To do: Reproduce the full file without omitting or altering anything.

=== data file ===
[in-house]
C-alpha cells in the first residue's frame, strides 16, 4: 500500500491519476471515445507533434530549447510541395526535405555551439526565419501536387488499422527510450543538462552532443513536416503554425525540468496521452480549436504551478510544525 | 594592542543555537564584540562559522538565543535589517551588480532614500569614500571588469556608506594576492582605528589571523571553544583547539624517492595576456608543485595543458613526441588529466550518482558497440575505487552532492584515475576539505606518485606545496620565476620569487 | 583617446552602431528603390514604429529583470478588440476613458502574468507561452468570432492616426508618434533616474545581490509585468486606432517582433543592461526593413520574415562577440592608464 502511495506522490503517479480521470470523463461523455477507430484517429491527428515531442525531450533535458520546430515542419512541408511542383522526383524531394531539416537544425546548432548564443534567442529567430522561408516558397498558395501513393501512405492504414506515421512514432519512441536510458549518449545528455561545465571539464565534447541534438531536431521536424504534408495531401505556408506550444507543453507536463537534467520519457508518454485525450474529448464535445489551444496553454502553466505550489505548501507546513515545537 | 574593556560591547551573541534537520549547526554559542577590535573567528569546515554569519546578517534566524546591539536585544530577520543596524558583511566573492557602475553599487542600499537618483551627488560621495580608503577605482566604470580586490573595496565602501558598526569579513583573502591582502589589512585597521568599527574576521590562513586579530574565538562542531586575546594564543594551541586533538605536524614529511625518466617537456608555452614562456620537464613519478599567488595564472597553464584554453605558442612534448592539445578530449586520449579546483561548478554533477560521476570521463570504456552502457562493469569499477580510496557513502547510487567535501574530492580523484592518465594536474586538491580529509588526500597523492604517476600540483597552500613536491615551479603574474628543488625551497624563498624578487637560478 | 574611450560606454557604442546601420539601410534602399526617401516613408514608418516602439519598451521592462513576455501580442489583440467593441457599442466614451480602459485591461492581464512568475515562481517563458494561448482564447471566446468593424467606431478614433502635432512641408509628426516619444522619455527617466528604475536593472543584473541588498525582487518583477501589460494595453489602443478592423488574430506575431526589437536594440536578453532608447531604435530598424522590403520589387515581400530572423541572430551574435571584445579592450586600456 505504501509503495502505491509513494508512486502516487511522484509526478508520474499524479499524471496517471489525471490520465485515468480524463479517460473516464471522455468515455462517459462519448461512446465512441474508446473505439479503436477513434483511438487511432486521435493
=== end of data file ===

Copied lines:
[in-house]
C-alpha cells in the first residue's frame, strides 16, 4: 500500500491519476471515445507533434530549447510541395526535405555551439526565419501536387488499422527510450543538462552532443513536416503554425525540468496521452480549436504551478510544525 | 594592542543555537564584540562559522538565543535589517551588480532614500569614500571588469556608506594576492582605528589571523571553544583547539624517492595576456608543485595543458613526441588529466550518482558497440575505487552532492584515475576539505606518485606545496620565476620569487 | 583617446552602431528603390514604429529583470478588440476613458502574468507561452468570432492616426508618434533616474545581490509585468486606432517582433543592461526593413520574415562577440592608464 502511495506522490503517479480521470470523463461523455477507430484517429491527428515531442525531450533535458520546430515542419512541408511542383522526383524531394531539416537544425546548432548564443534567442529567430522561408516558397498558395501513393501512405492504414506515421512514432519512441536510458549518449545528455561545465571539464565534447541534438531536431521536424504534408495531401505556408506550444507543453507536463537534467520519457508518454485525450474529448464535445489551444496553454502553466505550489505548501507546513515545537 | 574593556560591547551573541534537520549547526554559542577590535573567528569546515554569519546578517534566524546591539536585544530577520543596524558583511566573492557602475553599487542600499537618483551627488560621495580608503577605482566604470580586490573595496565602501558598526569579513583573502591582502589589512585597521568599527574576521590562513586579530574565538562542531586575546594564543594551541586533538605536524614529511625518466617537456608555452614562456620537464613519478599567488595564472597553464584554453605558442612534448592539445578530449586520449579546483561548478554533477560521476570521463570504456552502457562493469569499477580510496557513502547510487567535501574530492580523484592518465594536474586538491580529509588526500597523492604517476600540483597552500613536491615551479603574474628543488625551497624563498624578487637560478 | 574611450560606454557604442546601420539601410534602399526617401516613408514608418516602439519598451521592462513576455501580442489583440467593441457599442466614451480602459485591461492581464512568475515562481517563458494561448482564447471566446468593424467606431478614433502635432512641408509628426516619444522619455527617466528604475536593472543584473541588498525582487518583477501589460494595453489602443478592423488574430506575431526589437536594440536578453532608447531604435530598424522590403520589387515581400530572423541572430551574435571584445579592450586600456 505504501509503495502505491509513494508512486502516487511522484509526478508520474499524479499524471496517471489525471490520465485515468480524463479517460473516464471522455468515455462517459462519448461512446465512441474508446473505439479503436477513434483511438487511432486521435493